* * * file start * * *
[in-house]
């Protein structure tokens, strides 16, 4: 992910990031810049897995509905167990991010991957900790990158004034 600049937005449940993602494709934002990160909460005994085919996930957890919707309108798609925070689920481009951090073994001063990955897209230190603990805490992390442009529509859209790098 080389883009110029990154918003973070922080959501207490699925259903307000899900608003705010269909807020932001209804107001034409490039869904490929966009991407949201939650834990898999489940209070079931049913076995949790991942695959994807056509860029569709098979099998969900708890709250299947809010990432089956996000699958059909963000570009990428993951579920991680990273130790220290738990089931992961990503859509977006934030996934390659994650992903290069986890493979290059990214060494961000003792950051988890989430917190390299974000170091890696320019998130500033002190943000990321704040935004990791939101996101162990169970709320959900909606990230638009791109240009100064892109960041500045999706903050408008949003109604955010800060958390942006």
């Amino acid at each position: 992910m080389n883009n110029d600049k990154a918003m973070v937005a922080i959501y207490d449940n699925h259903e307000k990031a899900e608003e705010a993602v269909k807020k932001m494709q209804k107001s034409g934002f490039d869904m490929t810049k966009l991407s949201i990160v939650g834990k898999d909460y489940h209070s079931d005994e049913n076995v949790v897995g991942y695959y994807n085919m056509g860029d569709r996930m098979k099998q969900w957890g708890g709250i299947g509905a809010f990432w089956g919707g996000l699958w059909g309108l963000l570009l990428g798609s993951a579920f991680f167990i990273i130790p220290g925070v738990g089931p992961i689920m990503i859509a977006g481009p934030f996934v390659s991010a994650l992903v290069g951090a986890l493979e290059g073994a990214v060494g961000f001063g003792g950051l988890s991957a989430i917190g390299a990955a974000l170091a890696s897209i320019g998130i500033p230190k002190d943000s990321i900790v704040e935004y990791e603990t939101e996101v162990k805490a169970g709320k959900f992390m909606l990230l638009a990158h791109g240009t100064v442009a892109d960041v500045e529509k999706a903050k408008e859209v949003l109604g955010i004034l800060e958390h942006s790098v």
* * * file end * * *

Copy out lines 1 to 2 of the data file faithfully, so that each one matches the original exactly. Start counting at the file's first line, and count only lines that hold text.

[in-house]
């Protein structure tokens, strides 16, 4: 992910990031810049897995509905167990991010991957900790990158004034 600049937005449940993602494709934002990160909460005994085919996930957890919707309108798609925070689920481009951090073994001063990955897209230190603990805490992390442009529509859209790098 080389883009110029990154918003973070922080959501207490699925259903307000899900608003705010269909807020932001209804107001034409490039869904490929966009991407949201939650834990898999489940209070079931049913076995949790991942695959994807056509860029569709098979099998969900708890709250299947809010990432089956996000699958059909963000570009990428993951579920991680990273130790220290738990089931992961990503859509977006934030996934390659994650992903290069986890493979290059990214060494961000003792950051988890989430917190390299974000170091890696320019998130500033002190943000990321704040935004990791939101996101162990169970709320959900909606990230638009791109240009100064892109960041500045999706903050408008949003109604955010800060958390942006």